For the second year in a row, NIKU archaeological experts will support research in Iceland with their unique set of high-tech skills. 

The second part of the archaeological investigations at the Fjörður farm in Seyðisfjörður in Iceland is already underway, and NIKU archaeologists are supporting the excavations throughout the summer. 

The excavation at Fjörður is one of the largest archaeological investigations in Iceland, with 15 archaeologists focusing on the project this summer.

The story of Fjörður

Fjörður is a Viking Age farm built around 900 CE. According to Landnåmsboka (Landnámabók), a book from the 12th century that describes the settlement of Iceland, Bjólfur from Voss in Norway was the first person to settle there. 

This year, excavations are taking place at the site. A landslide probably hit a part of the farm in 1150, but archaeologists have found remains that may go as far back as Bjólfur's time.

So far, many important discoveries have been made, including a hnefatafl piece, pearls, and whetstone. Hnefatafl was a board game that was popular in the Viking Age but which was replaced by the more popular chess during the Middle Ages. 

New technology

In this project, NIKU is joining Icelandic archaeologists and contributing to the process of creating 3D models by using high-resolution images taken both from the air and the ground. 

In addition, NIKU will use a heat-seeking camera on a drone to see if it can reveal even more traces of buildings and structures underground.

The equipment was first sent by boat to Denmark and then to Iceland. The NIKU will also use its technological expertise at multiple other Icelandic locations.

"We hope to be able to identify church sites and parts of monastery facilities from the late Viking Age and early Middle Ages," Knut Paasche, project manager for NIKU, stated. 

During the project named "Archaeological mapping above and below ground in eastern Iceland," NIKU will assist Ragnheiður Traustadóttir from Antikva and Rannveig Þórhallsdóttir from the University of Iceland in the investigation of several possible church sites and several older courtyards.  

The geo-radar is being transported by boat to Iceland. Photo: Manuel Gabler / NIKU

Monastery complex 

The two monastery facilities - Kirkjubæjarklaustur and Þingeyrar - will be investigated with the help of Steinunn Kristjánsdóttir from the University of Iceland.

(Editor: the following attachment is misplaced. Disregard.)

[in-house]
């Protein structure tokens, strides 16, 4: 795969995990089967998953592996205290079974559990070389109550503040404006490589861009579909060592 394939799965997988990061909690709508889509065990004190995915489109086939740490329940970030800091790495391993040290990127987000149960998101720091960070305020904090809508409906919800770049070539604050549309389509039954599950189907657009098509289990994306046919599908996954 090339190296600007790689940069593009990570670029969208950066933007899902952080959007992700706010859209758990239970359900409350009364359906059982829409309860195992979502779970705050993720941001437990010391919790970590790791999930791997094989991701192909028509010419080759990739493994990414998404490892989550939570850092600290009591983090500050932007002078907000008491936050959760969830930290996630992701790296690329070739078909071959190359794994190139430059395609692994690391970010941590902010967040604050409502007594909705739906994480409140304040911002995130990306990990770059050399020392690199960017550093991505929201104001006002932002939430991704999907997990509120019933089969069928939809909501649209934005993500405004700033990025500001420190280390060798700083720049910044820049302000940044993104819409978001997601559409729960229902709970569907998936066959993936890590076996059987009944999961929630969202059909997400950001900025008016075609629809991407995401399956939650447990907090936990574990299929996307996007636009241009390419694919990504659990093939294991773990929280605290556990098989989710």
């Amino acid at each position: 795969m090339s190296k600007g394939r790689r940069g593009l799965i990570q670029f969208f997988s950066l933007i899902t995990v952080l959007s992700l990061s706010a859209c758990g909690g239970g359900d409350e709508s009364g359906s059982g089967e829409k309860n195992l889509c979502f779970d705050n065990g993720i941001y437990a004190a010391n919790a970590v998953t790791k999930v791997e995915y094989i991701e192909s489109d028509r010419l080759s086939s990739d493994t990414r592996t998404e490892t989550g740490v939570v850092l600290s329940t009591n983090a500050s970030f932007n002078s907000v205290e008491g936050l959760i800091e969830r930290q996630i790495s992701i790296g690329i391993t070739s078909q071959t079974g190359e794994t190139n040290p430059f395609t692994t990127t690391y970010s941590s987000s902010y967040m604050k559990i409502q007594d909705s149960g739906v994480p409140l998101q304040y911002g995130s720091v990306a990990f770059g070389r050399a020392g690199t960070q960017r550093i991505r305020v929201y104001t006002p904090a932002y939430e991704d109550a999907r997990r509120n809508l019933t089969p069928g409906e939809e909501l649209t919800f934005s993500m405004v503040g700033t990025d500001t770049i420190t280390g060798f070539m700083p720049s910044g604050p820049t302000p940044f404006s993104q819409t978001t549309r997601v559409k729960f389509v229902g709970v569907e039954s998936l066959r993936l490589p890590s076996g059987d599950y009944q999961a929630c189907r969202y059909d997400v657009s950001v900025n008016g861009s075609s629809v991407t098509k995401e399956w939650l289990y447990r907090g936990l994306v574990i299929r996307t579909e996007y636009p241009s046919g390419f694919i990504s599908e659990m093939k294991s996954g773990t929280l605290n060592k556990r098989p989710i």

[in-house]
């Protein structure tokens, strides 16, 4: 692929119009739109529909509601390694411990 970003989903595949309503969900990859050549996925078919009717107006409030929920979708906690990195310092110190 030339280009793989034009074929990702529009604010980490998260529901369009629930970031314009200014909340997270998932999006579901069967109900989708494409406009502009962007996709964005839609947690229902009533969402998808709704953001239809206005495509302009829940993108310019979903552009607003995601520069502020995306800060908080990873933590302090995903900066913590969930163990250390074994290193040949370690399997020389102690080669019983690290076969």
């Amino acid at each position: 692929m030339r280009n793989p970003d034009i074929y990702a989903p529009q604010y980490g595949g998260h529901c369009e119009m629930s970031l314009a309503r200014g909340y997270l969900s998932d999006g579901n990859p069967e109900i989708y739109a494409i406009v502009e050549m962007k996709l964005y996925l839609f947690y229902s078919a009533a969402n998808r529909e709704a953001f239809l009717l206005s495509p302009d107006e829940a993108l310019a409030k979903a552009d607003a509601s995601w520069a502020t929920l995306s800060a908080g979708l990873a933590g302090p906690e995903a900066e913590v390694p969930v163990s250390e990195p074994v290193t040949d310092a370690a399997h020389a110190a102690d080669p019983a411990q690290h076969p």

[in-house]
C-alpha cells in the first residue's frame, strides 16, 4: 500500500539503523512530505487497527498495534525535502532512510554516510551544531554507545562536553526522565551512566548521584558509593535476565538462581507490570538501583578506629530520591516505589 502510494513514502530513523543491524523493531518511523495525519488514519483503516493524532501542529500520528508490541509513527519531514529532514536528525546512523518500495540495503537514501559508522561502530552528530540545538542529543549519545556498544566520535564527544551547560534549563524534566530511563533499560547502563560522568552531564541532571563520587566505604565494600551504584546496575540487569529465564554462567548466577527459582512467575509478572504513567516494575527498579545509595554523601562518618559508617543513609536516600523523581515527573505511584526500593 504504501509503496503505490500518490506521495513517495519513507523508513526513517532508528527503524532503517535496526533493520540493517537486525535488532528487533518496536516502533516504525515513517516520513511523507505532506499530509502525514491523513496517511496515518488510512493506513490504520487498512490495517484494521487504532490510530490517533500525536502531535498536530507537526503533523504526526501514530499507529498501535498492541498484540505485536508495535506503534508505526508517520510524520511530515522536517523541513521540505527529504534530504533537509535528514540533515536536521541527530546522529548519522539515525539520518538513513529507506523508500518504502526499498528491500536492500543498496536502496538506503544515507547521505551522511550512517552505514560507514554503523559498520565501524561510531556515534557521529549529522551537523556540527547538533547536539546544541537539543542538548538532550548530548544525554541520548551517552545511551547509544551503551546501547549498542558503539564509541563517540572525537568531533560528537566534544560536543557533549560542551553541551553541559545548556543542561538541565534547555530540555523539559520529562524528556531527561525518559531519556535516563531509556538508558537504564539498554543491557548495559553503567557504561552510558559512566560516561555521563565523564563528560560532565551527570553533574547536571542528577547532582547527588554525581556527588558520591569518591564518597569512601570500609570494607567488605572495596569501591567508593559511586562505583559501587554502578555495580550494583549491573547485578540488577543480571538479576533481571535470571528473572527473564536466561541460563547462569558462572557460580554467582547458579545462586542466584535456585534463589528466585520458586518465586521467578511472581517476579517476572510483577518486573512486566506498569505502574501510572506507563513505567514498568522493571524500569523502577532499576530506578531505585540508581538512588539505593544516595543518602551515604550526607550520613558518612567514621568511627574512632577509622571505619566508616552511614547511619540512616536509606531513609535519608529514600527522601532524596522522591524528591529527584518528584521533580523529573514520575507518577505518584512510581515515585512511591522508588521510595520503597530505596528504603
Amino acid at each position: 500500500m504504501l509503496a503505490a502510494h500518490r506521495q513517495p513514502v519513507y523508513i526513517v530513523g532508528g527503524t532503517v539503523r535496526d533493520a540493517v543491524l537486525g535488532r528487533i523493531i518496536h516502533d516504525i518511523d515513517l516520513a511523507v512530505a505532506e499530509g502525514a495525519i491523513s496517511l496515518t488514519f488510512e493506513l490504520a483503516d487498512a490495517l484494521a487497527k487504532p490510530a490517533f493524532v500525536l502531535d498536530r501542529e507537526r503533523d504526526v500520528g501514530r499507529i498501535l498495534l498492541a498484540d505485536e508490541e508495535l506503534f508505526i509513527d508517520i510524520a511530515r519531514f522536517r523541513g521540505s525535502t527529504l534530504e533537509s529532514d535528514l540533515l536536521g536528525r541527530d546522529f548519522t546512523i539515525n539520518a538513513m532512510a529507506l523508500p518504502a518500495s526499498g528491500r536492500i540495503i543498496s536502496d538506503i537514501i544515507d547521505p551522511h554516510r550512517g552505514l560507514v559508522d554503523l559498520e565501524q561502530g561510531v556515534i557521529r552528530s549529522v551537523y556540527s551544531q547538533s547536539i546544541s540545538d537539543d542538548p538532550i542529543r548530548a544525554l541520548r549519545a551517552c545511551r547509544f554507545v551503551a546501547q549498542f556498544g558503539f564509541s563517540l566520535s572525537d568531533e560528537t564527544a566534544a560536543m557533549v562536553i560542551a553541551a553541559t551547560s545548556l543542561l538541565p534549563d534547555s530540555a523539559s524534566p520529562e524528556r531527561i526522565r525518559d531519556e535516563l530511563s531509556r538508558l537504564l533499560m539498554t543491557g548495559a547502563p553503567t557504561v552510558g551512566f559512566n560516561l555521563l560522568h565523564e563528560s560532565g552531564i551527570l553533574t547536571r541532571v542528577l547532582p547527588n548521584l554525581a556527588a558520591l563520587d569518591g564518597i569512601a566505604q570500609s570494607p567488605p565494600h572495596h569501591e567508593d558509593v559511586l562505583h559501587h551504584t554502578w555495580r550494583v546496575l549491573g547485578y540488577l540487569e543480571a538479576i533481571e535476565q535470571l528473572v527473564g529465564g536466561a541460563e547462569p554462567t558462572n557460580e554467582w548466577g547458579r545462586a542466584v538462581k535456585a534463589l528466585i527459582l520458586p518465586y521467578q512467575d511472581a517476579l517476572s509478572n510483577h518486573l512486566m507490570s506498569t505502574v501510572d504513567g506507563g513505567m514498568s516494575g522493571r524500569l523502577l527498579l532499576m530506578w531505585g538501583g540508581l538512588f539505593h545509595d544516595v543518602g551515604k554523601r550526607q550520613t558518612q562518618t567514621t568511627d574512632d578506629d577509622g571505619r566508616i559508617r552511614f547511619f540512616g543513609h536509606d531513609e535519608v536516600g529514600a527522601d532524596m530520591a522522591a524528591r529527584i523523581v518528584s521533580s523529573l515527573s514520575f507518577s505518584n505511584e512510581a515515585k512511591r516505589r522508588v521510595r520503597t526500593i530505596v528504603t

The project aims to study the Benedictine premises on Þingeyrar and Kirkjubær with a view to finding out how these religious houses and their natural environments influenced each other.

The project's main focus is the extensive and resource-intensive production of textiles and manuscripts, the landscape's role in everyday life, and its interaction with liturgy and prayer. 

In addition, the diet of both religious and lay people in the monastery houses and the associated land use will be examined.

NIKU will run geo-radar surveys to map the distribution of the facilities.

Geo-radar technology, drone, heat-seeking camera... 

Georadar technology has previously been used with good results in Iceland, but not on this scale. 

"Finally, we have the opportunity to test advanced archaeological geophysics in Iceland. We have been looking forward to this," Manuel Gabler, the head of the fieldwork part of the study at NIKU, told the NIKU website.

While the geo-radar scans structures found underground using radar signals, a heat-seeking camera will be used to see the difference in heat energy. Underground walls store heat differently than the earth surrounding them, and this difference can be measured using thermal images. 

A drone with a heat-seeking camera will take pictures from above and also provide the opportunity to create a 3D model of the landscape being studied. 

"The projects in Iceland give us valuable experience under conditions other than those we are used to in Norway," Paasche added.

"NIKU will have the opportunity to take part in extremely exciting archaeological investigations and research on the Viking Age and early Middle Ages in Iceland. 

"We believe these projects can provide mutual benefit and a basis for further research collaboration between Iceland and Norway," he concluded.

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